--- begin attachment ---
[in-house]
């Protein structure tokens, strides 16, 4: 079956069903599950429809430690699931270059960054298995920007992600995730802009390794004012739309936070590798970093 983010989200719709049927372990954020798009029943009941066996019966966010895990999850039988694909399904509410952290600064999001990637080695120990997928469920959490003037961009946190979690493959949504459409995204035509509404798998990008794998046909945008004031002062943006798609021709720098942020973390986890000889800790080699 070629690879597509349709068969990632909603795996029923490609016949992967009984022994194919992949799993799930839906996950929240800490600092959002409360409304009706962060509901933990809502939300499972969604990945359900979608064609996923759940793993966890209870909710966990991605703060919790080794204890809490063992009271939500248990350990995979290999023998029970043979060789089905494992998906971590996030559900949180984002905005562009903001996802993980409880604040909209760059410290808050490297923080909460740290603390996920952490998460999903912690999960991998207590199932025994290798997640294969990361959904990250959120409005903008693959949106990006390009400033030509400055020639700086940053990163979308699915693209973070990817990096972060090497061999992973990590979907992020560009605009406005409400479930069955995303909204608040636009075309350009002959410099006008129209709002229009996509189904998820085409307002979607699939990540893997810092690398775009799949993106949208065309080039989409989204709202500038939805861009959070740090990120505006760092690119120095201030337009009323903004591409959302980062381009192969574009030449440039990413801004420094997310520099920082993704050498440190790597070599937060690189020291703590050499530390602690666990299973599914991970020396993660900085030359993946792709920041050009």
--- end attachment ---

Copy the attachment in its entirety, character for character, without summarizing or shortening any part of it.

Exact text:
[in-house]
């Protein structure tokens, strides 16, 4: 079956069903599950429809430690699931270059960054298995920007992600995730802009390794004012739309936070590798970093 983010989200719709049927372990954020798009029943009941066996019966966010895990999850039988694909399904509410952290600064999001990637080695120990997928469920959490003037961009946190979690493959949504459409995204035509509404798998990008794998046909945008004031002062943006798609021709720098942020973390986890000889800790080699 070629690879597509349709068969990632909603795996029923490609016949992967009984022994194919992949799993799930839906996950929240800490600092959002409360409304009706962060509901933990809502939300499972969604990945359900979608064609996923759940793993966890209870909710966990991605703060919790080794204890809490063992009271939500248990350990995979290999023998029970043979060789089905494992998906971590996030559900949180984002905005562009903001996802993980409880604040909209760059410290808050490297923080909460740290603390996920952490998460999903912690999960991998207590199932025994290798997640294969990361959904990250959120409005903008693959949106990006390009400033030509400055020639700086940053990163979308699915693209973070990817990096972060090497061999992973990590979907992020560009605009406005409400479930069955995303909204608040636009075309350009002959410099006008129209709002229009996509189904998820085409307002979607699939990540893997810092690398775009799949993106949208065309080039989409989204709202500038939805861009959070740090990120505006760092690119120095201030337009009323903004591409959302980062381009192969574009030449440039990413801004420094997310520099920082993704050498440190790597070599937060690189020291703590050499530390602690666990299973599914991970020396993660900085030359993946792709920041050009």